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Edith Boekraad
Director Food Security Unit, CORDAID
The Netherlands, 16-03-2015

Effective policy for poverty reduction: focus on fragile areas and include smallholders


Smallholders are crucial to increasing agricultural production. Smallholders show high production potential. Provide them with tailored support to connect to markets and to integrate national food supply systems and value chains. Training and education of women and young smallholders are an important investment in social capital and innovation is crucial. In fragile states sustainable development that is needed to create economic opportunities also for the young population requires a long term commitment.  The minister should search such a commitment from her partners in the aid and trade agenda.

Despite encouraging progress in reaching the MDGs by 2015, the number of poor people living in countries affected by conflict is growing. Recurrent natural disasters and/or conflict impact heavily on the livelihoods and the growth potential of the communities in these countries, which often depend on agriculture and livestock for a living. In Africa rural poverty is widespread and smallholders (responsible for approx. 90% of food production) are often also the ones who are food insecure and suffering from hunger. Yet, these smallholders offer a huge potential for change.

Cordaid considers that security, justice and the transfer of knowledge and technology are the keys to creating sustainable change for communities. Private sector and civil society organizations offer the experience and expertise for it.  Yet, in fragile and conflict-affected areas, private sector investments are few and concentrated in the more stable, urban areas. Private sector involvement alone will not  solve the food insecurity and hunger in remote rural areas.

It is in these areas that individual farmers and groups are excluded from the support they require to use their potential.  Fragile and conflict-affected areas generally suffer from years of neglect resulting in poor infrastructure, lack of institutions, and lack of skills and knowledge. A relationship of aid (and trade) with these countries requires programs that enable smallholders to catch up and connect to markets. Economic opportunities can contribute to taking away sources of conflict.

There are five dimensions to this issue that I propose should be taken into consideration:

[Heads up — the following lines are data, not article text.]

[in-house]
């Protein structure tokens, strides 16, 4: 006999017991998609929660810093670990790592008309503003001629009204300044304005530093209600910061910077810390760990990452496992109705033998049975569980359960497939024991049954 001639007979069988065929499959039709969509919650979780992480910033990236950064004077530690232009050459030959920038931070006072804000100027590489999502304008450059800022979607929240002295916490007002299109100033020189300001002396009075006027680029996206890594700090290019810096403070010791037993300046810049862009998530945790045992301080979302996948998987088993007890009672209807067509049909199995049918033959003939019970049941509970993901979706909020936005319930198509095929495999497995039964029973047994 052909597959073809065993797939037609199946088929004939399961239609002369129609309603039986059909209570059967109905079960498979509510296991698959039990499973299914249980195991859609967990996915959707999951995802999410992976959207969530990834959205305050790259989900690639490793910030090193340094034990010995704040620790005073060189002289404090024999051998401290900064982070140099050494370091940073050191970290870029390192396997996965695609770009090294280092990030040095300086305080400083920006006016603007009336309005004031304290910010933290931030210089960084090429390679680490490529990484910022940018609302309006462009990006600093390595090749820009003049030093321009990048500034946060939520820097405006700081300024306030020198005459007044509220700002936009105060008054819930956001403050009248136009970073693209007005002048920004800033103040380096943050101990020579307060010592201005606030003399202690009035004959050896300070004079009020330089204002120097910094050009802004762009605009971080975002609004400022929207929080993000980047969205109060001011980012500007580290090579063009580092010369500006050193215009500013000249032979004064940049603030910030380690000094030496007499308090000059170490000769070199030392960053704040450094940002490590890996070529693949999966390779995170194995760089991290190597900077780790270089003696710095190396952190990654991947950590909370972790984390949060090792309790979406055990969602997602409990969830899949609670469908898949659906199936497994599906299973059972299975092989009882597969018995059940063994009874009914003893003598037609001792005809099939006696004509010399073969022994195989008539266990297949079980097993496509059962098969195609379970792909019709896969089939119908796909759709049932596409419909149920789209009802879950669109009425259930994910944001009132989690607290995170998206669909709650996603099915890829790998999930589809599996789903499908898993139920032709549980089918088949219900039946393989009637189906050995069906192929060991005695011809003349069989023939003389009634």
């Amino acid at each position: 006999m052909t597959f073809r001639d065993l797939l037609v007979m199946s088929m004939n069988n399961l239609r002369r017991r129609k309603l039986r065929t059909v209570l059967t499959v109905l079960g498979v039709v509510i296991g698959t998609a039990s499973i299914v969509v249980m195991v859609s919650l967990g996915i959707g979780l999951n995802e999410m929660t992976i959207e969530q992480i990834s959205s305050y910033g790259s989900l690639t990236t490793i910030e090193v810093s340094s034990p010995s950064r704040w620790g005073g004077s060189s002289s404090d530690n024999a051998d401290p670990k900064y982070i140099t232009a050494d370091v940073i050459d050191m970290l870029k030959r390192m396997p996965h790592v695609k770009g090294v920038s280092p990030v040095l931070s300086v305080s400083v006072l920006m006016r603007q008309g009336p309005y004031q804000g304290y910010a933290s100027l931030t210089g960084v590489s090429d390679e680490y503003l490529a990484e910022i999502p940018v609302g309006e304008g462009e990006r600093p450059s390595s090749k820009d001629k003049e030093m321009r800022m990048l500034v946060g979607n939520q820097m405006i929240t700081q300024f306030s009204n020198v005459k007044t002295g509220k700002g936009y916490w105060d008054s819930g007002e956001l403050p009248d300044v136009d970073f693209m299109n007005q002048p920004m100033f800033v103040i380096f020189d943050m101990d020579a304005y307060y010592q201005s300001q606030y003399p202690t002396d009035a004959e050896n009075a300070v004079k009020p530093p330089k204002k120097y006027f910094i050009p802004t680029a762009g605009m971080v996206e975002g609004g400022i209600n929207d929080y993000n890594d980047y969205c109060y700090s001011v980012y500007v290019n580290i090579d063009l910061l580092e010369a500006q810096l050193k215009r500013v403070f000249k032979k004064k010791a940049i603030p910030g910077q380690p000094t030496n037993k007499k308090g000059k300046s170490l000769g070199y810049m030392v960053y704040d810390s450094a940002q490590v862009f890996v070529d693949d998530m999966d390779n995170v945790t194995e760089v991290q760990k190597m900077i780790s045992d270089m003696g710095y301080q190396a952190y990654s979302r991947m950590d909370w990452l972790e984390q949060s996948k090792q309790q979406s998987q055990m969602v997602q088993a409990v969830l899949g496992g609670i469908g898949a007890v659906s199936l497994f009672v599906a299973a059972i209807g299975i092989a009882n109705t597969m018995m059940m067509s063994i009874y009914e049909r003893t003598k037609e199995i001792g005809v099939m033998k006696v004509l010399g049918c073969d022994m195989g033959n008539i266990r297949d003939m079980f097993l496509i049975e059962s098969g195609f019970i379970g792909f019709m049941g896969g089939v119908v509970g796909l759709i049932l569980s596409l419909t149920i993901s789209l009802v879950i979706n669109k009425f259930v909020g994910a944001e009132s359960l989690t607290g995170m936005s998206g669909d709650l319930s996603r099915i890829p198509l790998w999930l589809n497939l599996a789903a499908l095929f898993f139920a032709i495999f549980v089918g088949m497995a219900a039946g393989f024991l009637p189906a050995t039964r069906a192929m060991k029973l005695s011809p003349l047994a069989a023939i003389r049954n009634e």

First, in situations where emergency aid is required, provide it for weeks and months – not years. Tap into local markets for the purchase of materials (e.g. grains and seeds). Stimulate local markets right from the start – for economic recovery. Avoid making these countries dependent on emergency aid. Also, make sure not to turn away attention and funding from the more stable parts of conflict-affected countries, as this will negatively affect their development (e.g. S-Sudan).

Second, real change comes from people not goods. Restore trust. Enhance social cohesion. Engage and build communities. Producer and community organizations are crucial for smallholders to achieve scale of operation for processing and marketing of their harvest and for negotiation of fair trading conditions. Invest in civil society organizations that have a proven track record in supporting such organizations and that are able to link communities to peace-building and conflict-transformative programs.

Third, invest in the human and social capital of the ‘average’ poor and excluded. Many poor and excluded people could flourish in economy and society if they were invested in. Poverty is not equal to low potential. Engage those who really cannot keep up, i.e. the most poor and excluded, through social transfer programs. Yet do so in a well-targeted manner, through cash transfers – not through market-disruptive and unsustainable subsidies (e.g. on agricultural inputs).

Fourth, support investment in education and training especially of women and young smallholders. Investing in women also benefits their children and families. Investing in young people will yield lasting results. Young people also often occupy a critical role in conflicts and conflict areas; being used as pawns in the fights. Proven education and training concepts (e.g. farmer field and life schools, innovative ICT, etc.) provide great opportunities to substantially raise the productive, social and conflict management skills of smallholders and their communities. Provide support from a value chain perspective – for production, processing, storage, marketing and business development.

And fifth, tailor support to the genuine interests and needs of smallholders. Make sure that technologies transferred respond to these needs, and only use technology which is affordable also after project. Prevent that the knowledge of our (most valued) Dutch Topsectors becomes dominant in Dutch development aid, as it is generally not adapted to smallholder demand and context. Note that local and Dutch SMEs tend to offer much more appropriate and sustainable solutions at a much more affordable price than do large companies. Beware that in fragile and conflict affected countries, Public Private Partnerships (PPPs) are high-risk due to poor governance. Favour creating an enabling environment for private sector to invest in fragile contexts, and support accountability mechanisms.


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Promoting inclusiveness in the Dutch policy agenda on trade and international cooperation

This contribution is part of a consultation for the Dutch Ministry of Foreign Affairs on how to promote inclusiveness in the Dutch policy agenda on trade and international cooperation.
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